The Light Between Oceans is a bad date; pretty enough to get you there and too boring to make you care.

The Light Between Oceans is the kind of film that’d be the favorite of your grandma if it had come out when she was a child, perhaps as the long-awaited reunion between Humphrey Bogart and Ingrid Bergman. It’s an old-school studio melodrama, the kind of movie they used to make a lot of and “don’t make anymore” It’s certainly a handsome picture, with two folks at its head that have a simmering romance and are so beautiful you can’t look directly at them. But there’s a sense of whiffed work and missed opportunity, a film that didn’t atone the sins of its source material and made a series of wrong decisions bringing them there.

Based on the 2012 novel by M.L. Stedman (which, plot twist, I’ve actually read for once), The Light Between Oceans is the story of the marriage of Tom Sherbourne (Michael Fassbender) and Isabel Sherbourne nee Greysmark (Alicia Vikander). Tom is a WW1 veteran haunted by his memories who takes over the lighthouse on Janus, off the coast of Australia. On visits back, he meets Isabel, a beautiful young woman and the last remaining daughter of the Greysmark family. The two fall in love and he brings her to live on the island with him. Every attempt they make to start a family is met by a traumatic miscarriage.

Until one day, a boat washes up on shore. A dead man holds a live child, a baby girl. Tom and Isabel choose to keep the child and raise her as their own, Lucy. But that decision will have deep ramifications, especially given that her mother Hannah Roennfeldt (Rachel Weisz) is still alive and in the same town.

This is the third film from writer/director Derek Cianfrance, and his first film to really orient mainstream since the devastating Blue Valentine and The Place Beyond the Pines. From those films, I really do see what appealed to him and what appealed to producers about him for this story. Both of those films excelled at heightened and raw emotion, and especially excelled at creating real and believable screen couples. Remember that Ryan Gosling and Eva Mendes are together from The Place Beyond the Pines and Michael Fassbender and Alicia Vikander met during the filming of this one.

And his skill in that world is still unquestioned. Together with cinematographer Adam Arkapaw (True Detective, Macbeth), Cianfrance crafts a truly potent screen romance. These are gorgeous people in a gorgeous world and every bit of their relationship feels real and lived-in. Fassbender and Vikander too are also well-up to the challenge. They play two halves of a whole, Fassbender shoving down every emotion in a tightly wound ball of darkness and Vikander throwing every emotion out on the surface, practically making her exhaustion felt with every frame she appears in.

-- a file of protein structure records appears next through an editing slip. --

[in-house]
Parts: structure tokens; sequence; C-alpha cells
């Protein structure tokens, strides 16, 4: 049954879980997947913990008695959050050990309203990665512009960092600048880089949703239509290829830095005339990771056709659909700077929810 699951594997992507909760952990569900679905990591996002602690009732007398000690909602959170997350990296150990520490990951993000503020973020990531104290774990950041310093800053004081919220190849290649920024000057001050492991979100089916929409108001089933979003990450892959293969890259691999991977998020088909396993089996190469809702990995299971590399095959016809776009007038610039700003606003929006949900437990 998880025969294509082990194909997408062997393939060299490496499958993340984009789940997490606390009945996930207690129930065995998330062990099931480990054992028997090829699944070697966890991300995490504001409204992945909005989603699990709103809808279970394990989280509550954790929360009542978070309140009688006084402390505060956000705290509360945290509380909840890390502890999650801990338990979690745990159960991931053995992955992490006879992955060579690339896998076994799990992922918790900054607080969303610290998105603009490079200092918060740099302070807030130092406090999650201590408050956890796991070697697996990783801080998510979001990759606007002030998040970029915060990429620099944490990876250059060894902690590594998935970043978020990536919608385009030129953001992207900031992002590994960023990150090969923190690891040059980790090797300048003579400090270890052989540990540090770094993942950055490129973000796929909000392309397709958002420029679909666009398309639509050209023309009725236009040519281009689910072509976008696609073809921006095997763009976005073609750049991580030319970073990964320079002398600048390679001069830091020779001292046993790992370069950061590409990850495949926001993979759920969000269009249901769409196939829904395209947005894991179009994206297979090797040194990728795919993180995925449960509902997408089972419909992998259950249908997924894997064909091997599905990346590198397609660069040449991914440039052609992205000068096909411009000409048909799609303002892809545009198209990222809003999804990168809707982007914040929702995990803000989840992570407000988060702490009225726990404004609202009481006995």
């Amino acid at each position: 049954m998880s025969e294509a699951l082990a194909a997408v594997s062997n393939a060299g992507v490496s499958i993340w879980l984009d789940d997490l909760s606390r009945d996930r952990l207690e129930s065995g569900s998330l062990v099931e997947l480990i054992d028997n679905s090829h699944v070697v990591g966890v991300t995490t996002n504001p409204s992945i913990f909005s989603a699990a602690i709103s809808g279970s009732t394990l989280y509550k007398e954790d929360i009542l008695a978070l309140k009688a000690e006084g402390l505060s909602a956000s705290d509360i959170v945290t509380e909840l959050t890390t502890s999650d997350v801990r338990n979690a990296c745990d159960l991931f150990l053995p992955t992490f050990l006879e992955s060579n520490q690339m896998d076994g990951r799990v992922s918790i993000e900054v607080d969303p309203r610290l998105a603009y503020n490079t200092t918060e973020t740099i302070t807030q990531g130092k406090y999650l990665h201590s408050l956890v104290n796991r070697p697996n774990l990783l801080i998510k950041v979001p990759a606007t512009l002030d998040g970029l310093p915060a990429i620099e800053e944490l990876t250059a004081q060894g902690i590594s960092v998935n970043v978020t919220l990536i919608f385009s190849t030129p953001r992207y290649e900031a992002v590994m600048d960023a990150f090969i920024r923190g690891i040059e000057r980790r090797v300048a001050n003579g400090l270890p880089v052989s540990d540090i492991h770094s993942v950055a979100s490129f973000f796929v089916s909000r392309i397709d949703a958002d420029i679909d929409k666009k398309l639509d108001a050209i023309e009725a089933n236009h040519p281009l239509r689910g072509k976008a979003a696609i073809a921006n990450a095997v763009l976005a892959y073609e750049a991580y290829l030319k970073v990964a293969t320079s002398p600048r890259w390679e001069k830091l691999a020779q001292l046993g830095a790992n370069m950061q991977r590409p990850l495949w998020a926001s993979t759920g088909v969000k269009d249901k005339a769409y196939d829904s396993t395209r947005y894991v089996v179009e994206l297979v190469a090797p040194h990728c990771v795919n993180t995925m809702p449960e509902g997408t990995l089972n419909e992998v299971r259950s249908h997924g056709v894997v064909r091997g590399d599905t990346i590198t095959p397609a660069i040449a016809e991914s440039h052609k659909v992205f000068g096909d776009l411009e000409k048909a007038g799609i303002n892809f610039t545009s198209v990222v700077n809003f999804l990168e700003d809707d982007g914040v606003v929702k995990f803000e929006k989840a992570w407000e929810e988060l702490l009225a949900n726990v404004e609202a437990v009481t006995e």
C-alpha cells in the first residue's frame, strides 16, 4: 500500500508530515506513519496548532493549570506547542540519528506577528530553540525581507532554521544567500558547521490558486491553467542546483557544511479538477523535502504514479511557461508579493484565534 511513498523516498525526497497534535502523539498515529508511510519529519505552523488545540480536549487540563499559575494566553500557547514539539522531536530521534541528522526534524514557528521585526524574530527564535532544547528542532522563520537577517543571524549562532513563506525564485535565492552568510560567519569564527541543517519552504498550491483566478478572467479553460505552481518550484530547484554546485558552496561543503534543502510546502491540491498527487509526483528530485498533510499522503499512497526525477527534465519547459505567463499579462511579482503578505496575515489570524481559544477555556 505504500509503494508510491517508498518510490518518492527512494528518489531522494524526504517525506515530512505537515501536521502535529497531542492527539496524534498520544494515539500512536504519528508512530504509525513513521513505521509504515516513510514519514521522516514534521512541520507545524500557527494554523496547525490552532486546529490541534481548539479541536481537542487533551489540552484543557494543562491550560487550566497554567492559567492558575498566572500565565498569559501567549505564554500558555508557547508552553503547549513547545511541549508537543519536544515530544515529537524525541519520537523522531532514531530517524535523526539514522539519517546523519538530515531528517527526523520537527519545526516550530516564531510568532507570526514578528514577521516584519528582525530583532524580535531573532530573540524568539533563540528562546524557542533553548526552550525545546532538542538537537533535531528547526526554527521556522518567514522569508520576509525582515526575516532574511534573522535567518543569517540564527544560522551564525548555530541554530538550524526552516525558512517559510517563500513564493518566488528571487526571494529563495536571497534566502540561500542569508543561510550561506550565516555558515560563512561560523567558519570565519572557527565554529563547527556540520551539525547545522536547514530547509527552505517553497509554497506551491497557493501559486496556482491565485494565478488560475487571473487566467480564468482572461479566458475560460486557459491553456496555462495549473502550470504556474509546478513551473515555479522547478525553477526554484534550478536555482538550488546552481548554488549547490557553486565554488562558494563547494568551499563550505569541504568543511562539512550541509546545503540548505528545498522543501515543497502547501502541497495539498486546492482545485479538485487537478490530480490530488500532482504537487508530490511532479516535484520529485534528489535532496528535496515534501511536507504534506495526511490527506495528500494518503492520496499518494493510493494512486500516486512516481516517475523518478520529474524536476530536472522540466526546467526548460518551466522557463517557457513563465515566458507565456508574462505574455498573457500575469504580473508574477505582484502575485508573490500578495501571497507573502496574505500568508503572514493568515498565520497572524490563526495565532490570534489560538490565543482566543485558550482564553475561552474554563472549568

Part of Cianfrance’s charm up until now has been the raw nerves he crafts in surprisingly clever structural ways. I don’t want to say gimmicky, that sounds negative, but his nontraditional storycraft often serves to really underline the striking emotion that underlines his stories.

The Light Between Oceans doesn’t have that, it’s too excessively mannered, too composed to really get at the raw nerves of emotion underneath. It’s a melodrama, and the instinct when we we look at emotional romances is to call them such. But that was never really Cianfrance’s game, and this feels a little too far out of his depth. The Light Between Oceans is too controlled a narrative, laid out straightforward and really leaning into a few big emotional moments to work earnestly on the strengths it needs to.

It ends up amounting to something that has a whole lot of screaming and crying and meaningful looks but that never really feels able to peer under the surface to find something to say about romance or morality or anything the film touches on. It’s as much of a nice movie as the original book was a book club book. Something that feels meaningful and deep but is too caught up in appearing as those things to actually ever be either.

The fact that this thing has the same problems as the book extends to the narrative decisions made. I’m going to be frank, I don’t think fidelity to plot is necessarily a virtue in adaptation. As long as the feeling is kept, the key and the spirit of a thing, all else can be changed and removed as seen fit.

The Light Between Oceans is a remarkably faithful adaptation plot-wise, which means it has an absolutely dreadful third act. Part of the compelling nature of this story is that it does actually play with some interesting moral questions over whether it’s right to keep the child and whether our couple is or isn’t doing something wrong.

But remember earlier on how I said this was a book club book? That also means this thing is desperate to have a mass appeal, which means that it can’t ultimately rest on an ambiguous nature that the rest of its narrative demands. It forces itself into a neat bow that feels more eye-roll worthy than anything else. It also posits that Fassbender will age like Superman and still look basically the same 40 years later, just with a few more wrinkles, which at least puts it ahead of the X-Men series.

This story just ultimately ends up going nowhere. It’s beautiful, yes. It’s well-acted, yes. And Alexandre Desplat gives a great, if mildly too-assertive score. But it’s ultimately just boring, to amount to a tidy resolution and take over two hours of my time to get there. Cianfrance can do better, but I don’t think this was the story with which he could.

Grade: C


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